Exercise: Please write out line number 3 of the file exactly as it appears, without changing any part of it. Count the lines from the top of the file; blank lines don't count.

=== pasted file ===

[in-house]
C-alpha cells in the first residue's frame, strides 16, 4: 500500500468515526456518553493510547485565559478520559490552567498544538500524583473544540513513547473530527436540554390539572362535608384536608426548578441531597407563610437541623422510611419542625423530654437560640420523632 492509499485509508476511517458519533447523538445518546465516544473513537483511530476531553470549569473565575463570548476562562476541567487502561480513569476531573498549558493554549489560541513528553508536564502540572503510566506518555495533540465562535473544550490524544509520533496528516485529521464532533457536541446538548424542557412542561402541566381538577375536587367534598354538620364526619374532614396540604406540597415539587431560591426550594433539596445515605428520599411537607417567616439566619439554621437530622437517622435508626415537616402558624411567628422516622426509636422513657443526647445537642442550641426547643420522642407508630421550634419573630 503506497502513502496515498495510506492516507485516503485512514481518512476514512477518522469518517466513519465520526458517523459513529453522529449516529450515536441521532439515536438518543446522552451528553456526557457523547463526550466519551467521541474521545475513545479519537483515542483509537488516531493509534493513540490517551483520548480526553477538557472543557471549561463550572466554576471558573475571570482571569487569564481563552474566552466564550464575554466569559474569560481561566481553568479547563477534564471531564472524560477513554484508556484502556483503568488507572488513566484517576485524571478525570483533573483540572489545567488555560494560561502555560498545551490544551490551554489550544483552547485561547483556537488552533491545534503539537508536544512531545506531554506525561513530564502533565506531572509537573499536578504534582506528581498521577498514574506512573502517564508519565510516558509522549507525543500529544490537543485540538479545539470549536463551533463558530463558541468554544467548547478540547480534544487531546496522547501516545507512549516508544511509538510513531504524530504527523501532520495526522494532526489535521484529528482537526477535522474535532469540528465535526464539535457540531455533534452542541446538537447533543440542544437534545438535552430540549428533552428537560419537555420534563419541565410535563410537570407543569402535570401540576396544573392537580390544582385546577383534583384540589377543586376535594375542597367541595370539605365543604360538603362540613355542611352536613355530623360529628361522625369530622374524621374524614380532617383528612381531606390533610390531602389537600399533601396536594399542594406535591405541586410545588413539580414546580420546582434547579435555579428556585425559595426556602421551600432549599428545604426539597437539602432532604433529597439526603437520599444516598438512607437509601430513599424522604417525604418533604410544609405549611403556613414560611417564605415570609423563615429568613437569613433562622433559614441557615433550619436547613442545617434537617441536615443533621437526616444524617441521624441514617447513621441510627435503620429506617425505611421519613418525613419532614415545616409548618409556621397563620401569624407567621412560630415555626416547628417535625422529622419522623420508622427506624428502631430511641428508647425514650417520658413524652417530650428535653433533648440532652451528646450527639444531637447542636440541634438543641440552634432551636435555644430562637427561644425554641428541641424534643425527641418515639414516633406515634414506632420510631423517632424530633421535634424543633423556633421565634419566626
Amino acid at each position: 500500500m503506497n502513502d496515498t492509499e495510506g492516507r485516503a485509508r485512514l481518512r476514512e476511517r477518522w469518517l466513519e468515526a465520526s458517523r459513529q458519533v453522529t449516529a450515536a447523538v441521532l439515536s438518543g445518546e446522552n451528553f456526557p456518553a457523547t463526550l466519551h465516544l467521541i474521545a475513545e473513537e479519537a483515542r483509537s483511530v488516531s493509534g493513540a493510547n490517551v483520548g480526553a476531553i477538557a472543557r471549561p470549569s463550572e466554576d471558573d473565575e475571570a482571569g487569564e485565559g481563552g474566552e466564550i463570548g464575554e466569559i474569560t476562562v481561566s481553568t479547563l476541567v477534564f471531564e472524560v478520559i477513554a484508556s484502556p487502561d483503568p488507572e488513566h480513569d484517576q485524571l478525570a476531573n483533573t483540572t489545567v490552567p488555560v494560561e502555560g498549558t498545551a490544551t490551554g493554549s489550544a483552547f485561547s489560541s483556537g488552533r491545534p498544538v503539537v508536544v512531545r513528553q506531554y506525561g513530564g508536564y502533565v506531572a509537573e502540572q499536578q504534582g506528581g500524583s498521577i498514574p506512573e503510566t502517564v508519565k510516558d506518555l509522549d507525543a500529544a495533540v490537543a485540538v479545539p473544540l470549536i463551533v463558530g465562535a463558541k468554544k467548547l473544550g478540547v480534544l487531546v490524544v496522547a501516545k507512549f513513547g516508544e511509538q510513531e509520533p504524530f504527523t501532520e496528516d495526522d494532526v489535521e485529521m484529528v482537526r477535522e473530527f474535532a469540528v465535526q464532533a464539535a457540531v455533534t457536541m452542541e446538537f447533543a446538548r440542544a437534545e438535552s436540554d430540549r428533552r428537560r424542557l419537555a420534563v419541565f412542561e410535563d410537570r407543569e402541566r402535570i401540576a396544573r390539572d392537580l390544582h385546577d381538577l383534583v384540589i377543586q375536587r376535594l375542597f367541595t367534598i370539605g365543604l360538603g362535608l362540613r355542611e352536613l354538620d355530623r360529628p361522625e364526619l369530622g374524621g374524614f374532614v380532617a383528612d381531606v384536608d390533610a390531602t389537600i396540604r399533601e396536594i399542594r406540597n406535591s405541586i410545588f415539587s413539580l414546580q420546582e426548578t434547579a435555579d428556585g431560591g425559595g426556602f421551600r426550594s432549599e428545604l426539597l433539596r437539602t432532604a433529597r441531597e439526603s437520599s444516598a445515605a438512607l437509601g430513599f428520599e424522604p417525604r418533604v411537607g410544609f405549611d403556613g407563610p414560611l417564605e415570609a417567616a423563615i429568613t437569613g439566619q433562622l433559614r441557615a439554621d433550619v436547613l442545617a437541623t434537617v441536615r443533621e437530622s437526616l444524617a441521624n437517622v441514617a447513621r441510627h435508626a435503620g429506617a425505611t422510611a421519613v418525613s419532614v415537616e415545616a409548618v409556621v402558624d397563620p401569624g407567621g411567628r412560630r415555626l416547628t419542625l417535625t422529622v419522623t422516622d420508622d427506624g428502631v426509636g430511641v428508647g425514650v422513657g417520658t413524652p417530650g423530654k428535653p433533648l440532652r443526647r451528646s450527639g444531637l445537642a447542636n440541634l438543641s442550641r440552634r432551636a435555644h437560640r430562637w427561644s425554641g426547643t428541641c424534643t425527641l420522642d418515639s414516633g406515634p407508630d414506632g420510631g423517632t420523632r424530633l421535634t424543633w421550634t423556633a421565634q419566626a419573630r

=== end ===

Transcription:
Amino acid at each position: 500500500m503506497n502513502d496515498t492509499e495510506g492516507r485516503a485509508r485512514l481518512r476514512e476511517r477518522w469518517l466513519e468515526a465520526s458517523r459513529q458519533v453522529t449516529a450515536a447523538v441521532l439515536s438518543g445518546e446522552n451528553f456526557p456518553a457523547t463526550l466519551h465516544l467521541i474521545a475513545e473513537e479519537a483515542r483509537s483511530v488516531s493509534g493513540a493510547n490517551v483520548g480526553a476531553i477538557a472543557r471549561p470549569s463550572e466554576d471558573d473565575e475571570a482571569g487569564e485565559g481563552g474566552e466564550i463570548g464575554e466569559i474569560t476562562v481561566s481553568t479547563l476541567v477534564f471531564e472524560v478520559i477513554a484508556s484502556p487502561d483503568p488507572e488513566h480513569d484517576q485524571l478525570a476531573n483533573t483540572t489545567v490552567p488555560v494560561e502555560g498549558t498545551a490544551t490551554g493554549s489550544a483552547f485561547s489560541s483556537g488552533r491545534p498544538v503539537v508536544v512531545r513528553q506531554y506525561g513530564g508536564y502533565v506531572a509537573e502540572q499536578q504534582g506528581g500524583s498521577i498514574p506512573e503510566t502517564v508519565k510516558d506518555l509522549d507525543a500529544a495533540v490537543a485540538v479545539p473544540l470549536i463551533v463558530g465562535a463558541k468554544k467548547l473544550g478540547v480534544l487531546v490524544v496522547a501516545k507512549f513513547g516508544e511509538q510513531e509520533p504524530f504527523t501532520e496528516d495526522d494532526v489535521e485529521m484529528v482537526r477535522e473530527f474535532a469540528v465535526q464532533a464539535a457540531v455533534t457536541m452542541e446538537f447533543a446538548r440542544a437534545e438535552s436540554d430540549r428533552r428537560r424542557l419537555a420534563v419541565f412542561e410535563d410537570r407543569e402541566r402535570i401540576a396544573r390539572d392537580l390544582h385546577d381538577l383534583v384540589i377543586q375536587r376535594l375542597f367541595t367534598i370539605g365543604l360538603g362535608l362540613r355542611e352536613l354538620d355530623r360529628p361522625e364526619l369530622g374524621g374524614f374532614v380532617a383528612d381531606v384536608d390533610a390531602t389537600i396540604r399533601e396536594i399542594r406540597n406535591s405541586i410545588f415539587s413539580l414546580q420546582e426548578t434547579a435555579d428556585g431560591g425559595g426556602f421551600r426550594s432549599e428545604l426539597l433539596r437539602t432532604a433529597r441531597e439526603s437520599s444516598a445515605a438512607l437509601g430513599f428520599e424522604p417525604r418533604v411537607g410544609f405549611d403556613g407563610p414560611l417564605e415570609a417567616a423563615i429568613t437569613g439566619q433562622l433559614r441557615a439554621d433550619v436547613l442545617a437541623t434537617v441536615r443533621e437530622s437526616l444524617a441521624n437517622v441514617a447513621r441510627h435508626a435503620g429506617a425505611t422510611a421519613v418525613s419532614v415537616e415545616a409548618v409556621v402558624d397563620p401569624g407567621g411567628r412560630r415555626l416547628t419542625l417535625t422529622v419522623t422516622d420508622d427506624g428502631v426509636g430511641v428508647g425514650v422513657g417520658t413524652p417530650g423530654k428535653p433533648l440532652r443526647r451528646s450527639g444531637l445537642a447542636n440541634l438543641s442550641r440552634r432551636a435555644h437560640r430562637w427561644s425554641g426547643t428541641c424534643t425527641l420522642d418515639s414516633g406515634p407508630d414506632g420510631g423517632t420523632r424530633l421535634t424543633w421550634t423556633a421565634q419566626a419573630r